How Does Stem Cell Therapy For Autism Work?
Autism, more accurately referred to as ASD is still not a completely understood medical condition. One of the most challenging things about this condition is that it has such a huge range of different symptoms that for many years, it wasn’t even recognized as a distinct medical disorder. It wasn’t until the 1980s that ASD got its own category in mental health diagnosis. Before that, it was often incorrectly diagnosed as a variation of schizophrenia, which meant that many ASD patients got inadequate treatment.
Today, while we have a better understanding of ASD and its mechanics, our knowledge of this condition is far from complete. ASD can be treated as a mental disorder, but it also has some physical symptoms. While some of ASD’s symptoms can be treated through behavioral therapy, other symptoms may require medication, such as anti-depressants, or even anti-psychotics. And while autism can be a genetic disorder passed down through a family’s genetic line, it can also be caused by pre-natal conditions and even post-natal circumstances.
In other words, autism has many causes, many symptoms, and many approaches for treating it. The only thing that is consistent is that currently, medical science has no cure for it. One recent innovation in medicine, however, is getting promising results, and that is stem cell therapy, but how does it work?
The Promise Of Stem Cells
Stem cells have the medical nickname of “master cells” because they have a unique property that other cells in our body lack. Under normal circumstances, the only way to replace skin cells lost from a cut, or hair cells from shaving is by having the skin, or the hair, reproduce those cells from the same cells. In other words, skin cells can only grow more skin cells; they can’t grow brain or lung cells.
Stem cells, however, can do this. They start as a “blank” that is capable of becoming any cell in the human body. This, as surprising as it may seem, is hardly revolutionary since stem cells are what make it possible for a single, fertilized egg cell to grow into a baby, as cells divide, then ultimately “specialize” into organs like the brain, lungs, and liver. Under ordinary circumstances, however, stem cells are only present in large numbers during the growth of an embryo into a baby. Once we are born, the number of stem cells in our body is dramatically smaller and less versatile.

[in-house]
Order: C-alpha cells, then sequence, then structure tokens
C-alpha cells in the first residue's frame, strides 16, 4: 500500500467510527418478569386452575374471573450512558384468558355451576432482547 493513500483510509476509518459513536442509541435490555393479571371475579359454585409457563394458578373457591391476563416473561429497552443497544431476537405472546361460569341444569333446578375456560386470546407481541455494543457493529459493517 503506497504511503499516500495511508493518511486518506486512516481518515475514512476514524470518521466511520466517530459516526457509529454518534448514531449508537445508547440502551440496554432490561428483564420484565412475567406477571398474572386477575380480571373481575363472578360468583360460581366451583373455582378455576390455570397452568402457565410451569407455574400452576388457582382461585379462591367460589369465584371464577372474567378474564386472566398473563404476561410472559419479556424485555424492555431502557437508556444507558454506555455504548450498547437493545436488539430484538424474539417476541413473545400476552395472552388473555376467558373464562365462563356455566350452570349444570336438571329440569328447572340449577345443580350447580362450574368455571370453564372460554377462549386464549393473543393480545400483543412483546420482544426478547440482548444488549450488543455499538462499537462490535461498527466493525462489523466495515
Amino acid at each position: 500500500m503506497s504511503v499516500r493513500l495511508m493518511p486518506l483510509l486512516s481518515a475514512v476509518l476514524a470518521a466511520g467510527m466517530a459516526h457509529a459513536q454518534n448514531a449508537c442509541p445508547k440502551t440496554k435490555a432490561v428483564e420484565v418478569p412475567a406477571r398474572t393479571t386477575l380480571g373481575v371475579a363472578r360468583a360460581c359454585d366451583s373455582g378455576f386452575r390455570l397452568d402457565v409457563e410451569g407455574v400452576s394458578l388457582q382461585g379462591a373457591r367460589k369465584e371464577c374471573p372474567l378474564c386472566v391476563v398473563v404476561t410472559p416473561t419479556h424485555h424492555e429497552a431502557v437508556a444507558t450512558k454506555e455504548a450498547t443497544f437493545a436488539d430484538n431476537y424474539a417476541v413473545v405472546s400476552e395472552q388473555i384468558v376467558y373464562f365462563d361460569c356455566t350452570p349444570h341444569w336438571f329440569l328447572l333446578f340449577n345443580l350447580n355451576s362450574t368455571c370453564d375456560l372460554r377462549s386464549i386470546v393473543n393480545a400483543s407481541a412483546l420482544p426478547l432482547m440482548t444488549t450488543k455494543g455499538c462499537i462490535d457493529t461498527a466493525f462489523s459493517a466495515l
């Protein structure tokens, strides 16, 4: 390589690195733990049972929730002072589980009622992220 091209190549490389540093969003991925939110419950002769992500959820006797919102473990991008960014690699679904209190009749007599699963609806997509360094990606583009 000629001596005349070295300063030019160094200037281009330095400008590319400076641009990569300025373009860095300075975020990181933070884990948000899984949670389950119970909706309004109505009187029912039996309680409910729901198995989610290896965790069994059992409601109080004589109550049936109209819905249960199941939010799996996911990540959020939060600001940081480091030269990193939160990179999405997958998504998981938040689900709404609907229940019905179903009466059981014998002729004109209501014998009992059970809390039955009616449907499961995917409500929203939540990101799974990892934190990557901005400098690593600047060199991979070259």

How Stem Cell Therapy Helps Autism
Stem cell therapy was first discovered as an effective treatment for blood-related cancer, specifically leukemia. Cancer’s primary effect is to cause rogue/mutation reproduction in cells, so that mutant cells eventually outnumber the healthy ones. Stem cell therapy was found to reverse this process, helping blood cells to start reproducing correctly.
For autism, stem cell therapy can transfuse stem cells into the body, and once there, can replace, or stimulate the growth of cells that may be impaired or damaged. If this is occurring with neural or brain cells, then it may mean that nerve or brain operations physically affected by autism, resulting in ASD symptoms, such as hostility, or lack of communicativeness, can be managed and reversed to some degree by the use of stem cell therapy.
How Is Stem Cell Therapy Applied?
There are essentially two different “grades” of stem cells. The best most versatile stem cells referred to as “pluripotent” are the stem cells used during pregnancy. Because these stem cells must be prepared to grow into every conceivable organ, they are the most useful and are available even after birth has occurred, provided that a mother, after delivery, consents to have the stem cells harvested. This is known as “cord blood,” because the area where stem cells are richest is in the umbilical cord.
If stem cells from birth are unavailable, less versatile, but still useful stem cells can be collected from the patient. This is a more protracted process that involves surgery to collect the stem cells from within bone marrow, but it is important to get stem cells biologically compatible with the patient. Any other stem cells will be rejected.
Once an approved supply of stem cells is available for transfusion, the stem cells are delivered intravenously or intrathecally. In the case of intravenous delivery, the bloodstream is used to transport stem cells to their destination, so a needle or IV is used in this method. Intrathecal delivery, which is more common for neural/brain-related stem cell transfusion, requires the spinal cord be used as the main thoroughfare to deliver stem cells. In this case, the stem cells are injected into the spine, from which point they naturally disperse.
It is important to get proper medical consultation before deciding to apply stem cell therapy to an autistic patient. In some cases, behavioral therapy can have much more positive, lifelong impacts for a child, but in other cases, only stem cell therapy may be an effective treatment. Make sure you make an informed choice.